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Huddle Diaries – iOS

Loknath Das November 27, 2021 Technology Comments Off on Huddle Diaries – iOS
Huddle Diaries – iOS
Huddle Diaries – iOS

As all Apple fans would say, we have seen iOS revolutionise the mobile operating system since 2007. Each year, we see iOS redefine simplicity and usability for its users. Isn’t that what the masses look for – something that’s super easy to understand, super easy to use, with minimal cognitive overload. It just works! If a system doesn’t make a user think, then the system does really know them well.

Specifically for developers, Apple has ensured that it does not only provide a well designed platform to build upon, but also one that is secure at the same time. Even though, at this point in time, India would only account for a small number of iOS users, there is still a large section of passionate developers who wish to develop and engineer iOS apps in the Indian subcontinent.

Keeping this in mind, we organised our 7th Huddle on iOS – to explore the latest developments, frameworks and best practices utilised to tackle challenges in this space.

What we saw was an inflow of 60 developers from organisations such as 1Mg, Goibibo, PayTM, Ixigo, Nokia, Nykaa, Droom, and many more on a beautiful rainy afternoon at the Zomato headquarters.

For those who couldn’t be there, here is a brief of what our expert speakers had to say –

  1. Ritesh Gupta (iOS Developer, Over) 

Topic: Handling complex async tasks using Combine

Ritesh walked us through Apple’s recently announced (at WWDC’19) reactive framework called Combine. He focused on how Combine, as a tool, works best to ensure effective solutions for the growing complexity in today’s apps.

By using Combine, developers can –

  • Handle multiple async tasks with ease – Combine has numerous operators which have different strategies to tackle multiple async tasks such as merge, zip, combineLatest, etc.
  • Achieve better state management – In imperative programming, the state tends to spread across the app, but with Combine we can keep it bounded to a stream and transform the value as required for individual subscribers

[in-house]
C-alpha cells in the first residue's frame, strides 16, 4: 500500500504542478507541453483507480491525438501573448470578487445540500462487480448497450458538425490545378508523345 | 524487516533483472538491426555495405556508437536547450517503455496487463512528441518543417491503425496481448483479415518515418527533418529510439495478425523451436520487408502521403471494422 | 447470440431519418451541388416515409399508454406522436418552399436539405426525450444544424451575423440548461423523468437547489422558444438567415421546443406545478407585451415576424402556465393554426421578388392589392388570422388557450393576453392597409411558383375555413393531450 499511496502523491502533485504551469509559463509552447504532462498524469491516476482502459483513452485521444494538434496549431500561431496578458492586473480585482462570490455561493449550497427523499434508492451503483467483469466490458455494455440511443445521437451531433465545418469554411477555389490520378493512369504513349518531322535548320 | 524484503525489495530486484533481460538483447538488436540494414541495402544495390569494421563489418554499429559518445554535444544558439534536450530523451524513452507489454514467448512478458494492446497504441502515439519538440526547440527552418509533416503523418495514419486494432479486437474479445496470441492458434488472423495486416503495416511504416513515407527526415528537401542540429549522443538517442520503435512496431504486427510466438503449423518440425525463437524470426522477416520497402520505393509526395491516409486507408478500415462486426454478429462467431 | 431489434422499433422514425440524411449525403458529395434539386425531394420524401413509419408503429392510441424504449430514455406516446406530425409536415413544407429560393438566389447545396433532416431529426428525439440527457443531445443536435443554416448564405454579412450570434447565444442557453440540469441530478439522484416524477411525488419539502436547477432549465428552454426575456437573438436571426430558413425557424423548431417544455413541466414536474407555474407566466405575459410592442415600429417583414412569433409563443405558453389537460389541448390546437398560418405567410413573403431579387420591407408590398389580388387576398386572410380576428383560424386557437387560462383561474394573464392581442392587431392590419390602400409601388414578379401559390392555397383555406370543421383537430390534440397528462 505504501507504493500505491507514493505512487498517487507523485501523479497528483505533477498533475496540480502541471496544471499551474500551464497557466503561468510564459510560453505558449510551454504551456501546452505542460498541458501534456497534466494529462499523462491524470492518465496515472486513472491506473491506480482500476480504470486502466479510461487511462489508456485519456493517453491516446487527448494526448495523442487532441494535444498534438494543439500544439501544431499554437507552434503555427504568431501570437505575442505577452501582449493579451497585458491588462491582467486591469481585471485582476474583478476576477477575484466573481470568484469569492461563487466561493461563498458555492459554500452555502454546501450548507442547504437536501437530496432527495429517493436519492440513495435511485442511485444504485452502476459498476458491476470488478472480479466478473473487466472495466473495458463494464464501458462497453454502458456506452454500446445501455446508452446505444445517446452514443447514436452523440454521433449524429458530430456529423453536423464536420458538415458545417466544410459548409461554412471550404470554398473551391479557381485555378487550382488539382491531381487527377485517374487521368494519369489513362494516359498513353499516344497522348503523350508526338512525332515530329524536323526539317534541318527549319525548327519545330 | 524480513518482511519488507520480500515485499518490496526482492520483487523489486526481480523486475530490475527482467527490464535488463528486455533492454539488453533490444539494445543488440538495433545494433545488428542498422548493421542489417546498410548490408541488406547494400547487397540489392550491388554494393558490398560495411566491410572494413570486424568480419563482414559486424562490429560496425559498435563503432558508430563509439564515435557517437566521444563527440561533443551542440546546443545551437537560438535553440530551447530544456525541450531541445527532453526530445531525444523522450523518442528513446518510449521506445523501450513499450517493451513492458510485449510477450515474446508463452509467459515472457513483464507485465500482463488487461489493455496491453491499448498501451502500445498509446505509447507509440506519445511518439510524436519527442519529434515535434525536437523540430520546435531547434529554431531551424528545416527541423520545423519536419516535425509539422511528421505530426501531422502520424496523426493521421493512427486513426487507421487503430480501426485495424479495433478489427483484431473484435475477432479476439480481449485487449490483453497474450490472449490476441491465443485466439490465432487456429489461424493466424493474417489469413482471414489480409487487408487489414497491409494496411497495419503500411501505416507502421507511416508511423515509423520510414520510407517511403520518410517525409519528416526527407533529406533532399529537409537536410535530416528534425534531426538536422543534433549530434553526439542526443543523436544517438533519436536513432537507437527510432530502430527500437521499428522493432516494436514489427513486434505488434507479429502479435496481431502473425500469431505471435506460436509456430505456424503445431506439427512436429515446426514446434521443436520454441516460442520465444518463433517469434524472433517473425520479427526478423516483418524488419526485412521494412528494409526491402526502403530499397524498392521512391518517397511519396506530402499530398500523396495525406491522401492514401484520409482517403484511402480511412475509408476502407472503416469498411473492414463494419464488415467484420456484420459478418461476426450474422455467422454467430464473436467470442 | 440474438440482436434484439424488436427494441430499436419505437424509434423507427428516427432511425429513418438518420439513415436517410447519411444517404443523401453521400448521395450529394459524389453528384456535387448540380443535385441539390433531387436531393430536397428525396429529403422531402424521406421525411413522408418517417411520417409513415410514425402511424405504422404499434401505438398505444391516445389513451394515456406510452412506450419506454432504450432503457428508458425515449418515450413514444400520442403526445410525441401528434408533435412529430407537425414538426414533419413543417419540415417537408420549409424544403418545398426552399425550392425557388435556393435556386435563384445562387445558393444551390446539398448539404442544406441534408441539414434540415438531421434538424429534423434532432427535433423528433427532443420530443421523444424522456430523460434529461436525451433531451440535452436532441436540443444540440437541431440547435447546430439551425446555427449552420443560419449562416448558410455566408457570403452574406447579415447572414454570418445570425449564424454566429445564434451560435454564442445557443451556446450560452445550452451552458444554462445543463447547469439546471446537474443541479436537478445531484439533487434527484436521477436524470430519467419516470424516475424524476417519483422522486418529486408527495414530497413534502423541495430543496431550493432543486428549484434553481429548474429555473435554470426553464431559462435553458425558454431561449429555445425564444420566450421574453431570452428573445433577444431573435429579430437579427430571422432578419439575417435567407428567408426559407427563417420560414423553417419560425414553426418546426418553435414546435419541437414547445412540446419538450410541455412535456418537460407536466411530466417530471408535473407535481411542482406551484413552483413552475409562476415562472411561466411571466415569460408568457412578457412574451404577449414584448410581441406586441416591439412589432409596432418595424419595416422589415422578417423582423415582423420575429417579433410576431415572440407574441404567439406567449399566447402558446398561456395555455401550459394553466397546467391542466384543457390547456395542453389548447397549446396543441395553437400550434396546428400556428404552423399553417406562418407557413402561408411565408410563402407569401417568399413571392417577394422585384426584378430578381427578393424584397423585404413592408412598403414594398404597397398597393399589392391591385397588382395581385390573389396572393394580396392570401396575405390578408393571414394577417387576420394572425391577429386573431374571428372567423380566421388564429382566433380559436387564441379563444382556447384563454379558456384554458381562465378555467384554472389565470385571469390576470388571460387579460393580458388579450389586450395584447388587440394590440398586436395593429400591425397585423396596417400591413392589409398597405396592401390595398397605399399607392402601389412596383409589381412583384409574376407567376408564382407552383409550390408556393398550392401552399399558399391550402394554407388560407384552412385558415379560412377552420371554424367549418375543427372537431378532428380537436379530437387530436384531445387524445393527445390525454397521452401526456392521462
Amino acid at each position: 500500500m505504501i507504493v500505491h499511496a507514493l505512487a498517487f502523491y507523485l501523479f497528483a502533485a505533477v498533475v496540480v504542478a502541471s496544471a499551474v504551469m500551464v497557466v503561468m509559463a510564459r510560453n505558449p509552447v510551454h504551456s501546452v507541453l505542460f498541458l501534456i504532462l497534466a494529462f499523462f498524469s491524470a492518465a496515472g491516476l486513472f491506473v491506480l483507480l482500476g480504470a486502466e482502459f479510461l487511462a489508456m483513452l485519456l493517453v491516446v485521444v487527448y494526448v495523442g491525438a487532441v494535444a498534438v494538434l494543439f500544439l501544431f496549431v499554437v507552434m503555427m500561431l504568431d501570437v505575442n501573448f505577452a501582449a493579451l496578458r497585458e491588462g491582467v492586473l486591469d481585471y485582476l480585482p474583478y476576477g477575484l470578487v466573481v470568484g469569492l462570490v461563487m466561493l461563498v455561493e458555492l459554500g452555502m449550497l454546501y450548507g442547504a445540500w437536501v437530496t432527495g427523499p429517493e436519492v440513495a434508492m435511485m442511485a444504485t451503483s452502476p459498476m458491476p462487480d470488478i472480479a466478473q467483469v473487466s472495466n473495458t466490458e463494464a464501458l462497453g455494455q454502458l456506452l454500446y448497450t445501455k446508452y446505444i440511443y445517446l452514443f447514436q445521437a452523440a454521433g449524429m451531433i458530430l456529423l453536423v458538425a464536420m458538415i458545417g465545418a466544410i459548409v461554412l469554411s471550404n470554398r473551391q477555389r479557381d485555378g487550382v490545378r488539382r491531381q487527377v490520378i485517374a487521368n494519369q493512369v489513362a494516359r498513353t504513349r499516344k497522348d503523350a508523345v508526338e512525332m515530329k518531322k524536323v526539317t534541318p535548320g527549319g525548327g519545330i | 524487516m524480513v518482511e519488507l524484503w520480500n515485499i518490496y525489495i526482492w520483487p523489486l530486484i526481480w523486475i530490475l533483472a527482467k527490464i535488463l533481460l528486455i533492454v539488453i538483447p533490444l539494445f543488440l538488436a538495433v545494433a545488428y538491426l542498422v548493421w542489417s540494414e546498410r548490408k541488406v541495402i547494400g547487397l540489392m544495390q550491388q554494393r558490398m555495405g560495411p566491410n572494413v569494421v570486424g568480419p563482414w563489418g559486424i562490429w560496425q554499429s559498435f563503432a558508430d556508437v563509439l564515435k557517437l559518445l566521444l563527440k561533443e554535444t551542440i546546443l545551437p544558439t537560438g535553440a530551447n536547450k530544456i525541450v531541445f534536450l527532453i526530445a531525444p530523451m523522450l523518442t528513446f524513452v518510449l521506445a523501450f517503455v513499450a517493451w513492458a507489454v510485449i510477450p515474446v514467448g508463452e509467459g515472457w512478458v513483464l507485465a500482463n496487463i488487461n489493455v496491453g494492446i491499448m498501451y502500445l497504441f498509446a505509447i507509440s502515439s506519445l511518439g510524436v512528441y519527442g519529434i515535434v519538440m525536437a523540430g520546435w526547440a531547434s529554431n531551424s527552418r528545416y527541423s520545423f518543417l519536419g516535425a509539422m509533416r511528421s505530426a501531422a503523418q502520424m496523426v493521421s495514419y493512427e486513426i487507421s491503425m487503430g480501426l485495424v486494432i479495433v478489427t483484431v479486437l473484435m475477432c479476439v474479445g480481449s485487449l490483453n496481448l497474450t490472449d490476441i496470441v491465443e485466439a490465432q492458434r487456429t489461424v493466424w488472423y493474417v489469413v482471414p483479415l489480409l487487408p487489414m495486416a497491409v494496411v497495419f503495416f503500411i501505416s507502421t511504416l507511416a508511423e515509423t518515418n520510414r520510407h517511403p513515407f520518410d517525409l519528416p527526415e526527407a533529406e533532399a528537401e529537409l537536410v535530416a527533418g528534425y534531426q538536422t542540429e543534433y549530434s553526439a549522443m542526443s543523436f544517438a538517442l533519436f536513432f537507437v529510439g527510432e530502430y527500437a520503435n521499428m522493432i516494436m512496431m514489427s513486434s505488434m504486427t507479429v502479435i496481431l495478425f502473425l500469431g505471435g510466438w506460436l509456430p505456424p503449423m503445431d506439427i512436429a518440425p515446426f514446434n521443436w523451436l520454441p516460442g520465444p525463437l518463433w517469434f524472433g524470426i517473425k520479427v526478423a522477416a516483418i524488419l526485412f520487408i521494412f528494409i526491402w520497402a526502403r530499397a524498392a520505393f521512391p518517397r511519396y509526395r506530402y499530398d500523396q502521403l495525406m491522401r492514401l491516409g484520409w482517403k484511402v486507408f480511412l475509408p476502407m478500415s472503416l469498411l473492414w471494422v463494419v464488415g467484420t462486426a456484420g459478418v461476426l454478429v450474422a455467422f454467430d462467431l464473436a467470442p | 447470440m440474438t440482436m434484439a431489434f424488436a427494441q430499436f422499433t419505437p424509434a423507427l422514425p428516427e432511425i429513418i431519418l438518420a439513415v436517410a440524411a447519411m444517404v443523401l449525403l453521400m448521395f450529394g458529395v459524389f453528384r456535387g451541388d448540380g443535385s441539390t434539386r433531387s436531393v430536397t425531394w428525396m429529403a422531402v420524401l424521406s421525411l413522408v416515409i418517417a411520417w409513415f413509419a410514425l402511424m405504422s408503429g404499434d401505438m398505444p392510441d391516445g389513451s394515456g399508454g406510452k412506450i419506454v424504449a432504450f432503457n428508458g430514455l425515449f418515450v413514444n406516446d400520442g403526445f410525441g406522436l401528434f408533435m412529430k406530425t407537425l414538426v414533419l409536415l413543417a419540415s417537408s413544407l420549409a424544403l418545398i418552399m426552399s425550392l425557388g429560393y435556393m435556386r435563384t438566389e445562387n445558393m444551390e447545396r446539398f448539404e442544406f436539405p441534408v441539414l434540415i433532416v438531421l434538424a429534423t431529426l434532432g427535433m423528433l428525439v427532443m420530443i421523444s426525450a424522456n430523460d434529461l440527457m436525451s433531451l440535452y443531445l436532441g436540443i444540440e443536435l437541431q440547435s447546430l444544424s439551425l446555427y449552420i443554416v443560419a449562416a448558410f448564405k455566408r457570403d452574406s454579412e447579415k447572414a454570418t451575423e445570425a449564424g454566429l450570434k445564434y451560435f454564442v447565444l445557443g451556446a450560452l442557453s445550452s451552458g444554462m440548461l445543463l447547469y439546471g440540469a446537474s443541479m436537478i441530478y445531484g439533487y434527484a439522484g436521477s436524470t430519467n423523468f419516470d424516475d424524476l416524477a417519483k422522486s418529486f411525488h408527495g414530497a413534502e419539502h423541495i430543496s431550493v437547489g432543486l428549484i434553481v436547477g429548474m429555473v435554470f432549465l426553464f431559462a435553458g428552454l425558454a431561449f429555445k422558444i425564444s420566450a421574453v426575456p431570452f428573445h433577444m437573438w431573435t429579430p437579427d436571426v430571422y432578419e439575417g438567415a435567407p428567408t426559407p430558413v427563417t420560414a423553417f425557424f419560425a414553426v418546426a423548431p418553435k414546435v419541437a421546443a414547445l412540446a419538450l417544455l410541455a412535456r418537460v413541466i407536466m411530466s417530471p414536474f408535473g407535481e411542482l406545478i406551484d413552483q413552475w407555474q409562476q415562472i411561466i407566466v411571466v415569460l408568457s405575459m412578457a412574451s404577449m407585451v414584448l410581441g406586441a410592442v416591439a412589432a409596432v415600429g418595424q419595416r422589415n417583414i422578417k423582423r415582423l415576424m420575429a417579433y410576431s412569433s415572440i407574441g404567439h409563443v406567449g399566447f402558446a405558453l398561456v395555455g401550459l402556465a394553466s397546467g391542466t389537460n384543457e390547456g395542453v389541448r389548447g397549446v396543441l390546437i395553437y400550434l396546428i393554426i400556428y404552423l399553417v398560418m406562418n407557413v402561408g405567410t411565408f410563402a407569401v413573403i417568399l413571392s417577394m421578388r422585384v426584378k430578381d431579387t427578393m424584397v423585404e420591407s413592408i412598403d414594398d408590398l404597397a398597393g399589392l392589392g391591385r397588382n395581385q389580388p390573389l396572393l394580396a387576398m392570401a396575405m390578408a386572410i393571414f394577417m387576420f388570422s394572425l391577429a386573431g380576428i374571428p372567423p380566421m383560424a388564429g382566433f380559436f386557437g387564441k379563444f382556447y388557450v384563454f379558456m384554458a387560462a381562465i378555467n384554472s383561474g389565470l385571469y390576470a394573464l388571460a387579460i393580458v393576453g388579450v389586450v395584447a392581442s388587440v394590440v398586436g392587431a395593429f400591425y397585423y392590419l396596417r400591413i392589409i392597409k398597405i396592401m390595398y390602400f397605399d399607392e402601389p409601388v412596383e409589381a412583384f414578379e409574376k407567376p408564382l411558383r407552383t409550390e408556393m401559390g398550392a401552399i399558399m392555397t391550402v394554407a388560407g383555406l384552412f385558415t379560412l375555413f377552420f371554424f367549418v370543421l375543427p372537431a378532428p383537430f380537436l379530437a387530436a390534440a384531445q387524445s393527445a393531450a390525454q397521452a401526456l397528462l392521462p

• Define loosely coupled components – Combine allows us to create atomic components via publishers or subscribers, which are composed together using operators such as merge and zip, leading to incredibly simple solutions

2. Nadzeya Stsepanchuk (iOS Developer and Instructor)

Topic: Tips and Tricks for smooth table scrolling in iOS

Our apps are constantly getting updated and are being fed with large amounts of data to meet consumer curiosity and demand. This makes it even more essential for developers to carefully achieve smooth scrolling, with an increasing level of detail for each aspect displayed.

Nadzeya gave us insights into some tips and tricks that can help ensure the best possible performance of an app, while using UITableView. As a developer –

a. With respect to cell optimisations, it may be useful to – 

  • Avoid reusing cells if they don’t need to be reused. It’s best to create once and cache it
  • Avoid showcasing any loaders on cells
  • Avoid reloading a cell if data is the same. Store or calculate all the data in a ViewModel if possible

b. With respect to image optimisations, it’s preferable to – 

  • Get images with exact size from the API
  • Resize images to the exact size in a background thread
  • Incorporate frameworks such as Texture to render images in the background

c. With respect to label optimisations, it’s important to – 

  • Have an opaque background for them
  • Avoid using attributed string
  • Not resize label via sizeToFit() to avoid additional calculations

3. Aamir Anwar (Software Development Engineer, Zomato)

Topic: SwiftUI – A brand new framework engineered to design apps using a declarative paradigm

Aamir’s talk focused on another new framework introduced by Apple at WWDC 2019 called SwiftUI, which embodies a declarative paradigm for building user interfaces on Apple Platforms.

He kicked off the session by going over the basics and then exploring areas such as SwiftUI with Combine, Diffing, Dark Mode and Interface Previews, just to name a few.

From his perspective, how can we best utilise SwiftUI?

  • SwiftUI is built with speed in mind – It’s beneficial to ingrain as much reusability as possible by breaking down UI into small components
  • Diffing is in place when a state change occurs, which provides incredibly fast rendering
  • SwiftUI has been made compatible with UIKit and Objective-C so one can start incorporating it into our apps (iOS 13 and above) from day one


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